Overtaxed? Check numbers
The Republican mantra in the Capitol is that Californians already are overtaxed and especially should not be taxed higher during a recession.
They shouldn’t be weighed down with a 1-cent sales tax hike -- as advocated by Republican Gov. Arnold Schwarzenegger -- to help close a $15.2-billion deficit and balance a very tardy state budget.
“We need to avoid tax increases because we already are among the highest-tax states in the country,” Assemblyman Chuck Devore (R-Irvine) argued during debate Tuesday over a cut-and-borrow GOP budget proposal that the Assembly overwhelmingly rejected on a party-line vote.
Yes, but --
Numbers get bandied all over town, especially in legislative chambers. Choose those to your liking.
California’s state and local tax burden ranks sixth in the nation, according to the Tax Foundation, a nonpartisan research group based in Washington, D.C.
The burden has bounced around that No. 6 mark most of this decade after hitting No. 2 in 2001. It was No. 9 in both 1990 and 1980. So not a lot has changed over the years.
But viewed from a different angle, California’s state and local tax burden is closer to average nationally. We rank 18th in total taxes and fees based on a percentage of personal income, according to the nonpartisan, but left-leaning, California Budget Project in Sacramento. The tax and fee bite is 16.5%.
For solely taxes, it’s 11.2%. On that, we rank No. 16 among the states.
Basing the rankings on personal income “reflects the ability of the state as a whole to pay,” contends Jean Ross, executive director of the organization.
California has the nation’s highest state income tax rate: 10.3% of taxable income exceeding $1 million. Up to that stratospheric level, the rate is 9.3% on family incomes above about $100,000.
But we’ve also got some of the lowest rates. A family of four generally doesn’t pay any tax on income until it reaches almost $50,000.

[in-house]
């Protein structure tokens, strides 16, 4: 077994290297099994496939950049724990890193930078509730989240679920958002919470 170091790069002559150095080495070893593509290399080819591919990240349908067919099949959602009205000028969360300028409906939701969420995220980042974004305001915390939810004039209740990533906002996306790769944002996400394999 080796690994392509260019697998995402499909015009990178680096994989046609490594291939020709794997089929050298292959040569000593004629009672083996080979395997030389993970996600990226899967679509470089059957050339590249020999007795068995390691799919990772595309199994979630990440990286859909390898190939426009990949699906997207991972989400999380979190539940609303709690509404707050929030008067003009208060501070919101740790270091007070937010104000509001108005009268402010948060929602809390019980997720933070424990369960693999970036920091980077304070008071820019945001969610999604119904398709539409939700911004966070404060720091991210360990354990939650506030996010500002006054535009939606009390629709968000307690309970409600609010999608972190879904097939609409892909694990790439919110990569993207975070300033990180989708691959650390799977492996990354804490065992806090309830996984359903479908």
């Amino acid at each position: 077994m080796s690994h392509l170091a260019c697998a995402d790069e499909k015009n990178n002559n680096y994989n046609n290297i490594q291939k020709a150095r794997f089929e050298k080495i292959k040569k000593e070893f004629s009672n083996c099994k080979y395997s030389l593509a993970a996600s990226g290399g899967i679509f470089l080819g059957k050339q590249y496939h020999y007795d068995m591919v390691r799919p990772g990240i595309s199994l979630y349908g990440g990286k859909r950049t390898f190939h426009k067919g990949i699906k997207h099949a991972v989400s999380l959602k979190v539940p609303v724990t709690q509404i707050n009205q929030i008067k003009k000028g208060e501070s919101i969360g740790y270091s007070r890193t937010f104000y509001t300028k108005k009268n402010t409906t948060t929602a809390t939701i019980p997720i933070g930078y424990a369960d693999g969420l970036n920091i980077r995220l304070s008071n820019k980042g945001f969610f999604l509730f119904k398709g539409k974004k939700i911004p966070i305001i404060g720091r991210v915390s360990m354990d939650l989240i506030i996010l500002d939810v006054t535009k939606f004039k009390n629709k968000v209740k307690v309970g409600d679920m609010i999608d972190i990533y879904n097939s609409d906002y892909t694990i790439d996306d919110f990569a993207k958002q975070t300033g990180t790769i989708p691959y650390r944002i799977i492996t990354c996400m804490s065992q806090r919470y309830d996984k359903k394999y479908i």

California’s state sales tax of 7.25% is the country’s highest. But we exempt a lot: food, prescription drugs and most services.
The U.S. Census Bureau ranks California’s property tax No. 20 based on “collections per household.” But that’s a poor measurement. Better is one by MSN Money, which measures property taxes based on a percentage of home value. By that standard, California ranks 45th out of 50 states.
You also hear a lot in legislative debate about California’s teachers and other government employees being near or at the top of the salary scales nationally. That’s true. But our housing costs also are up there.
This is the most expensive state to buy a house and its rents are the second highest, according to the U.S. Census Bureau.
State spending per $100 of personal income took a big jump -- from $7.31 to $8.57 -- after voters passed Proposition 13 in 1978 and Sacramento foolishly locked itself into compensating schools and local governments for their property tax losses. That spending-per-$100 figure reached $9.58 last year and includes another local government bailout.
When Schwarzenegger fulfilled a campaign promise and sharply cut the vehicle license fee five years ago, that action ordinarily would have reduced revenue to local governments because they had been the fee’s beneficiaries. But the new governor heroically agreed to send the locals the money anyway out of the state general fund. That payment now is up to $6 billion annually. So a $6-billion tax cut also is a $6-billion state expenditure.
Another state expense is paying off the $15-billion in bonds Schwarzenegger talked voters into approving in 2004 to cover daily expenses. The last of that borrowed money was recently spent, but the state will be paying back the bond holders at a $1.5-billion-a-year clip for a long time.
That borrowed $15-billion counts as part of the 34% increase in general fund revenue over the last five years. But that’s gone, and don’t confuse it with taxes.
Sacramento’s a big spender? Maybe. General Fund spending has risen roughly 33% in the last five years, but inflation and population growth account for 24%.
None of this justifies a tax increase in the view of Republican lawmakers, especially Assembly members. Referring to the government and taxpayers, Devore says: “How much blood can a parasite suck out of the host without killing it?”
Republicans cite a state Board of Equalization study that shows Schwarzenegger’s proposed $4-billion sales tax increase could cost nearly 38,000 private jobs.
But longtime economist Steven Levy, director of the Palo Alto-based Center for Continuing Study of the California Economy, contends that “tax increases are good for the economy” because they allow government to invest in a better quality of life. And that attracts skilled workers and businesses.
“You come to California if you can afford a house,” he says, “and then your No. 1 bitch is either about schools or transportation. You worry about where your kids can go to school and whether you can get to work within an hour.”
I’ve always subscribed to the credo of Supreme Court Justice Oliver Wendell Holmes: “Taxes are what we pay for civilized society.”
Much less famous is the reported response of Holmes’ law clerk: “I’ve got about as much civilized society as I can afford.”
In Sacramento, Democrats side with Holmes, Republicans with the law clerk. And we have gridlock.
Late state budget: Day 73
California can’t pay its bills. The fiscal year began July 1.
Wednesday: No movement was reported.